The wide-ranging spectrum of the Operational Risk discipline, covering deliberate or accidental actions of employees, malfunctions of systems, and broken processes, has always prompted questions about the skills of the risk practitioner and the expectation that they need to be masters of all trades.
Employers are increasingly looking for risk professionals with outstanding interpersonal skills in addition to technical knowledge, extensive experience in risk frameworks, and regulatory and industry acumen. Risk teams must be able to successfully relay their knowledge, communicate, and engage with their stakeholders.
This idea was apparent pre-pandemic. A report by Deloitte Access Economics suggests that developing and enhancing soft skills is critical. By 2030, soft-skill-intensive occupations will account for two-thirds of all jobs. Gone are the days of behind-the-desk introverted risk clerks checking spreadsheets. One cannot instill a robust risk culture throughout the organization when only the risk department itself can manage risk. Consequently, a relatively small number of risk professionals must actively reach out to provide the necessary tools and empower employees to multiply the power of risk management.
In her inspiration book on leadership, Multipliers: How the Best Leaders Make Everyone Smarter, Liz Wiseman talks about leaders that bring out ‘the intelligence in others’ and create ‘collective, viral intelligence.’ The same concept applied to leadership can be extrapolated to describe multipliers in corporate risk teams.
What differentiates Operational Risk Multipliers? Recognizing that they cannot do it alone, they thrive in collaborating with the first line business units and support functions, actively positioning them for success. They are informal, approachable, and likable. They spend a significant proportion of their time engaging with their audience, making full use of formal and informal channels. They educate, facilitate risk workshops, provide advice, listen to concerns, and spread knowledge.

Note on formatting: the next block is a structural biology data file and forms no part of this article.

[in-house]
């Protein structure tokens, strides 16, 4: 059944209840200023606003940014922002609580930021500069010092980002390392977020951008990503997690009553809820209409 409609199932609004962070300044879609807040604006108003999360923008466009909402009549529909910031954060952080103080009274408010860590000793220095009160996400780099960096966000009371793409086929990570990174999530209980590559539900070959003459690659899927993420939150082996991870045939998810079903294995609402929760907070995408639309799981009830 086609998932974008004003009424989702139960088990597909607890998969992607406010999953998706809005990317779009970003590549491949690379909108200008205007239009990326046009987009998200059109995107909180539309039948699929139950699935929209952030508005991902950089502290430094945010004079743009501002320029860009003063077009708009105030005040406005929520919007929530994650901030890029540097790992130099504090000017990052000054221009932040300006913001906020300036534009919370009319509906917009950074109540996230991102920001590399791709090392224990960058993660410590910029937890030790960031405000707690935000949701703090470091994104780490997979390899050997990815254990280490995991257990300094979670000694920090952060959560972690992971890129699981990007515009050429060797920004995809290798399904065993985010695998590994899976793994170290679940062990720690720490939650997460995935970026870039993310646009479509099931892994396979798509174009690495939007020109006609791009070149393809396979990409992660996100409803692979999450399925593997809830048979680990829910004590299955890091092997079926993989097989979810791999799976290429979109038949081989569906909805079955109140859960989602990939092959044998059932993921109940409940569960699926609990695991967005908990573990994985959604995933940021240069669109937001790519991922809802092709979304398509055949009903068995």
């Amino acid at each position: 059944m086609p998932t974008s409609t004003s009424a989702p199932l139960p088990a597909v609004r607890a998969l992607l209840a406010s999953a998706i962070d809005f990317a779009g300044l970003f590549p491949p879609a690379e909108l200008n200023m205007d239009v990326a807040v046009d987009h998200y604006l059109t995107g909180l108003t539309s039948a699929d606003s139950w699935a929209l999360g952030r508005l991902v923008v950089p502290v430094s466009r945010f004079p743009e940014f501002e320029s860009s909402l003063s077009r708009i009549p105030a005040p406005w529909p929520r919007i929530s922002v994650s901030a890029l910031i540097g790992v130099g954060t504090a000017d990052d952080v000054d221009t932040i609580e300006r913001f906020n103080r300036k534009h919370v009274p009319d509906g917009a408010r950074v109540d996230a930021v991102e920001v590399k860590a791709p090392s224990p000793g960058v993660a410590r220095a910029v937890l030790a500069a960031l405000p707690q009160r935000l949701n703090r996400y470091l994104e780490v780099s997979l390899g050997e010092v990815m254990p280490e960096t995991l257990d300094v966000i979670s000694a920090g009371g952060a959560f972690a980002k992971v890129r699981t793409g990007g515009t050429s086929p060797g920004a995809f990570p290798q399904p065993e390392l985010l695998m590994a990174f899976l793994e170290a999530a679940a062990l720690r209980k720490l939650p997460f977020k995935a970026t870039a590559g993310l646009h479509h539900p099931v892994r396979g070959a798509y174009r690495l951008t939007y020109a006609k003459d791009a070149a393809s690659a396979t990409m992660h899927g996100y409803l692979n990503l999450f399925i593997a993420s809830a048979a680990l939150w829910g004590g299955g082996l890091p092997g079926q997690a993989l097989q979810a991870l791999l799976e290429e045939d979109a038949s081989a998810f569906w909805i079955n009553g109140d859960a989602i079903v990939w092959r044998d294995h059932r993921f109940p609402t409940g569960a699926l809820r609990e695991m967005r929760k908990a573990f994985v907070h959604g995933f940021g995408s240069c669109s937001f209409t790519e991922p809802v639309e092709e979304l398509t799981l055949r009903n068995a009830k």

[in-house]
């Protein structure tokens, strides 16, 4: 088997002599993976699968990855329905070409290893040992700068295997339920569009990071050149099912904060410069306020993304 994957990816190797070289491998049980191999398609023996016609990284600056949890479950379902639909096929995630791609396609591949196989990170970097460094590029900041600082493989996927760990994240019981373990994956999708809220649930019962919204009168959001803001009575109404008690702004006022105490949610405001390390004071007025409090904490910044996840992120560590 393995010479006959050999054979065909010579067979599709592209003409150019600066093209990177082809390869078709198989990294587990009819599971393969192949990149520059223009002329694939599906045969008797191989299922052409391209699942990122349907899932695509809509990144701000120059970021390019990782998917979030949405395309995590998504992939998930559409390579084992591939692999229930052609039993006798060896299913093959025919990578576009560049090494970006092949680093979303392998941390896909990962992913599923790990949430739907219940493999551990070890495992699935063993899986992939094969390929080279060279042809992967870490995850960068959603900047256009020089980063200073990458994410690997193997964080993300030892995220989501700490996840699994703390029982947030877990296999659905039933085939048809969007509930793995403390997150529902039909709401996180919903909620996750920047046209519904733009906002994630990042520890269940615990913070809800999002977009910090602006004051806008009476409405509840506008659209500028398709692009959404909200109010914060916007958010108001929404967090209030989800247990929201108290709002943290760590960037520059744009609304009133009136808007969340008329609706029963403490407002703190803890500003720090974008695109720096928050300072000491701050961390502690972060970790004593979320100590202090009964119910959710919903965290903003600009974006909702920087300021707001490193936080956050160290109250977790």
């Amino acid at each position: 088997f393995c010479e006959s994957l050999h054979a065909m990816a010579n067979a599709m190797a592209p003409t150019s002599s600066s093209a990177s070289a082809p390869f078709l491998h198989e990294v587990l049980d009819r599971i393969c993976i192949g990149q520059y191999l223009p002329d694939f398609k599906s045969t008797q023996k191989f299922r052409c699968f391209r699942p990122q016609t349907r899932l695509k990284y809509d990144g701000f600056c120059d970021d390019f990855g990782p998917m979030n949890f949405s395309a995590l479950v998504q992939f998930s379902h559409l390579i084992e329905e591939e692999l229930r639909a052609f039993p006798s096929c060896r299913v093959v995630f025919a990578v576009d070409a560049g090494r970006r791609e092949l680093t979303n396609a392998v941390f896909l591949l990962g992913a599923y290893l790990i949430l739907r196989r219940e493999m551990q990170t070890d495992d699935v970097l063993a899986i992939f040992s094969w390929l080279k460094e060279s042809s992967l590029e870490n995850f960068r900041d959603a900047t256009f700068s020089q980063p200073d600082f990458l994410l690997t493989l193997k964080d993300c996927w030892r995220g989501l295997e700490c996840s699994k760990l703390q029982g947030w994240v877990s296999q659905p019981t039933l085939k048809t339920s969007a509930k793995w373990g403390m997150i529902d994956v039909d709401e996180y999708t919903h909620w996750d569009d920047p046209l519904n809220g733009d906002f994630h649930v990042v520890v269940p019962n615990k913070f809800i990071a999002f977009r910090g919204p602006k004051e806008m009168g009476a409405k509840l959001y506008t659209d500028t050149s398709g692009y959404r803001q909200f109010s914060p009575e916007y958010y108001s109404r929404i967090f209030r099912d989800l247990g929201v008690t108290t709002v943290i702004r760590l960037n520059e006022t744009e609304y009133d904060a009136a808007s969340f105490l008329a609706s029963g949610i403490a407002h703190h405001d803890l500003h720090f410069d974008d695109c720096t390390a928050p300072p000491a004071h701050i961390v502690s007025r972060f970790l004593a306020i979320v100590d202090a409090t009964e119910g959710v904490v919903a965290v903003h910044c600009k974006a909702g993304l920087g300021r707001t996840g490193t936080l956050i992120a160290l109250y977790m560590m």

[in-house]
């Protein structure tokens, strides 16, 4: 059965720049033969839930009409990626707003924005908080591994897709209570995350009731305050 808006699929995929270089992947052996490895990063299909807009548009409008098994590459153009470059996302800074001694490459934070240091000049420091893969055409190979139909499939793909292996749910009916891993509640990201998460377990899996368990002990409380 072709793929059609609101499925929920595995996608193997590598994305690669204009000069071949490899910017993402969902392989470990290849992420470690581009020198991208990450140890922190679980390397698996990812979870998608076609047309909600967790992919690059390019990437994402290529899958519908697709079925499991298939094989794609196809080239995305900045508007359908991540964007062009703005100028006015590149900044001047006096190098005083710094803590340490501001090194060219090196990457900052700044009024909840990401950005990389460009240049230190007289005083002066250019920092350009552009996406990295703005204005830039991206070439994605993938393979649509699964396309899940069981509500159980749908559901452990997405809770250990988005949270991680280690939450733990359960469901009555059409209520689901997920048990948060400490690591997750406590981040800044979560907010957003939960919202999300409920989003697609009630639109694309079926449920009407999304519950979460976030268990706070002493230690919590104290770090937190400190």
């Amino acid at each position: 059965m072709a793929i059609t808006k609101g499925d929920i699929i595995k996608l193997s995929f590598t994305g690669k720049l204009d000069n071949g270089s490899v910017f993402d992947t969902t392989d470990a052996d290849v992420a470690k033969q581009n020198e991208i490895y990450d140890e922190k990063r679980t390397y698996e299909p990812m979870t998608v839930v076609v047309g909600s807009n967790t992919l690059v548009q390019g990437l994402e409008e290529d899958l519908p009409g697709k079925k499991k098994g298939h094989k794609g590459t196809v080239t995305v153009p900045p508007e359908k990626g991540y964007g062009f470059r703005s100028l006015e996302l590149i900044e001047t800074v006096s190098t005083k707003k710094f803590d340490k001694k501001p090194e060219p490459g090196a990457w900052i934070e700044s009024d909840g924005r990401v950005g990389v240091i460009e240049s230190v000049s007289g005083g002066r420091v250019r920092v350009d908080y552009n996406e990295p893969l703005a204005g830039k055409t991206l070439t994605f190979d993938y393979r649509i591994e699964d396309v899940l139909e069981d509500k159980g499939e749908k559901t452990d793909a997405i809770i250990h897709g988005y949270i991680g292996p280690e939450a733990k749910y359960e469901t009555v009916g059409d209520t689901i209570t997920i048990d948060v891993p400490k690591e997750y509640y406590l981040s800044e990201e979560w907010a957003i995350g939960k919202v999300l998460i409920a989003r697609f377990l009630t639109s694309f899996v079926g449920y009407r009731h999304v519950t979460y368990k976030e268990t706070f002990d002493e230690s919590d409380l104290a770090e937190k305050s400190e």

The Pandemic and the working from home (WFH) environment have challenged risk management’s outlook even further. Due to WFH, which is now likely to remain long-term in some way or form, risk teams had to learn how to become virtual multipliers quickly.
Undeniably, engaging and multiplying virtually is more challenging. A significant informal communication line is strained; no chats at the watercooler or quick coffee breaks. So how do you become a virtual multiplier, and is it even possible?
Successful Risk Teams applied situational awareness and attempted to adapt to the ‘new normal.’ Recognizing the power of maintaining close contact, they started to proactively reach out to stakeholders with a ‘virtual coffee’ value proposition. The risk team further developed high-quality, relevant training for end-users and used technology solutions to their advantage. They utilized all possible interactive features such as live polling from Mentimeter, the meeting revolution solution from Klaxoon, and many others available in the market. Risk Teams even took the initiative to lead virtual focus groups, identify threats to corporate cohesiveness, and considered how a risk culture could be transformed beyond crisis.
This process is still new; as we enter 2021, more thought is needed to develop and foster successful virtual risk multipliers.
Why are virtual risk multipliers so important to the organization? Their crucial work leads to a better understanding of the changing risk and control environment. Much has been said about increasing risks, such as information security, fraud, and market abuse, during the Pandemic. Undeniably, basic controls have also deteriorated; firms went with continuity over controls; a necessary step to enable a quick shift to WFH. As a result, face-to-face supervision and physical oversight had to be relaxed. Ongoing engagement with employees to discuss risk and control environment enables Risk Teams to keep their hand on the pulse of possible risks, provide transparency to the boards and senior management, and allow the firm to be one step ahead of the crisis.
This, in turn, increases the Operational resilience of the organization as an outcome of Operational risk management. The Pandemic is symmetric, affecting companies across the globe in a similar way. It is also prolonged and slow-moving, allowing organizations to adapt, learn, and enhance practices. As we move into 2021, different types of disruptions that are firm-specific and sudden will inevitably occur. Organizations that built sound risk management capabilities will emerge stronger than their peers.
These robust risk management capabilities cannot be developed without successful risk teams, virtual multipliers, who are at the heart of the firm, carrying out a crucial task of multiplying the power of risk management.